Love Is All Like It Their Way

Love Is All Like It Their Way
"We wanted to wait ’til after the U.S. election. If there would still be a Republican government in [the White House] we wouldn’t wanna release the album in the U.S. and that’s where our label’s at so...” writes Love Is All guitarist Nicholaus Sparding in an email. Sparding’s answer to why it took the band ten months to release A Hundred Things Keep Me Up At Night, their long-awaited second album, is bold. It’s also complete hogwash. Asked over the phone the next day about the validity of the band’s intentions, Sparding gives a polite laugh in his gentle Swedish tone. "We wanted to release it in February this year, but it was delayed all the time for a number of reasons, but the election helped [laughs].”

Love Is All will be the first to tell you how atypical they are. The U.S. election had little to do with getting A Hundred Things Keep Me Up At Night into our hands much sooner. But losing one of their labels, EMI subsidiary Parlophone, had quite a bit to do with it. And unlike most bands that would question why they were dropped, Sparding wonders why they were even signed in the first place. "I don't know what they were thinking. We would never sell as many records as they would need us to. They wanted us to work with a few different engineers for the new album, and we didn't like the sound of it. We didn't know what to do, being an indie band on a major label, so we were really self-critical. I actually don’t know what they’re gonna do with the [new] album — right now it’s only being released in North America [via What’s Yr Rupture?]. Hopefully they’ll let us license the album to another label in Europe.”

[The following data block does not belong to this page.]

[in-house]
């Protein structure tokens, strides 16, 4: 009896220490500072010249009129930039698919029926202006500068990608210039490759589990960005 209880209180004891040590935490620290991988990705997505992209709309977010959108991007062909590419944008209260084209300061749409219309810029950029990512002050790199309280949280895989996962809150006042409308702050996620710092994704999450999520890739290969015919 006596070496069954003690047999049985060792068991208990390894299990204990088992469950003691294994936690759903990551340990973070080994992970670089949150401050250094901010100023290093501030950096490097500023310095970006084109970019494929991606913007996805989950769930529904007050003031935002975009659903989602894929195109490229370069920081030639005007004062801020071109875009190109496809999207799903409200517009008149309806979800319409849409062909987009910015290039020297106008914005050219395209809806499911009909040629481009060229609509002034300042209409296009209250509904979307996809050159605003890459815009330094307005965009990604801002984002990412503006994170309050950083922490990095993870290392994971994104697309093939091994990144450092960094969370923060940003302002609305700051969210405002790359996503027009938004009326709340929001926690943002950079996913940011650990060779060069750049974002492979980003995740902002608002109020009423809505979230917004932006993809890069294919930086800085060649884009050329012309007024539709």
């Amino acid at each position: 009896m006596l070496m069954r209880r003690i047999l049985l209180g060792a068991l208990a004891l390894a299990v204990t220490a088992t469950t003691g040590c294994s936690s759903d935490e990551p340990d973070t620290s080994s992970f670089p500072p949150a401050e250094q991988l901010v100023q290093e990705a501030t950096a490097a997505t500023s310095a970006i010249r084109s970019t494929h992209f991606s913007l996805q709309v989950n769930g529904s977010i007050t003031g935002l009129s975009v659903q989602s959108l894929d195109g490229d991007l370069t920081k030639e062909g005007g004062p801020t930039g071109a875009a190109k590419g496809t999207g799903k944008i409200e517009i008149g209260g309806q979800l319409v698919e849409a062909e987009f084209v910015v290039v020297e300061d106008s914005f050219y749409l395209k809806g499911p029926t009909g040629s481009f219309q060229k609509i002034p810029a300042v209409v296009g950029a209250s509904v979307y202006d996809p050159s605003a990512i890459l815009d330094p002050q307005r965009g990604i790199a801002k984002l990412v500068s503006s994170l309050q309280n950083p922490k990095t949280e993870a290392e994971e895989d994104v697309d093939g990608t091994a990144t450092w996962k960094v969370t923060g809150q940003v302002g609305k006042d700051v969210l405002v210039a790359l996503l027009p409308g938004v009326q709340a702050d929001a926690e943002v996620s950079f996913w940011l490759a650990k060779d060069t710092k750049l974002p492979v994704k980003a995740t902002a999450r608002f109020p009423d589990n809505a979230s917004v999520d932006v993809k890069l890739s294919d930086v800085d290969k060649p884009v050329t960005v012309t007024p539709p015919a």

Having risen out of Gothenburg from the ashes of the late indie band Girlfriendo, the enthusiastic response to What’s Yr Rupture?’s low-key release of their debut LP, Nine Times That Same Song, completely shattered expectations and thrust them into the indie spotlight in 2006. The five-piece, which includes singer Josephine Olausson, drummer Markus Görsch, saxophonist Ake Stromer and bassist Johan Lindwall, were as surprised as anybody when rave reviews began pouring in, considering they were virtual unknowns with no hype behind them. Says Sparding, the band are "still laughing about it, overwhelmingly! We’d never really thought about being successful, so when everything happened we were totally surprised.” Part of that surprise stems from the fact that they came from nowhere — even within the hot Swedish scene. Athough they formed and developed in a city that boasts Jens Lekman, the Knife, José González, Air France and the Tough Alliance, among others, Love Is All never clicked in Sweden. The disconnect was so evident, Nine Times That Same Song was never even released at home. "We’ve hardly played [in Sweden] the last couple of years and the album wasn’t properly released here,” says Sparding. "We might be too rough and spontaneous for Sweden though. [It is odd] but I don't think we fit in with the kind of music we have in Sweden. That’s sad in a way, but you know we get to see all the happy people elsewhere.”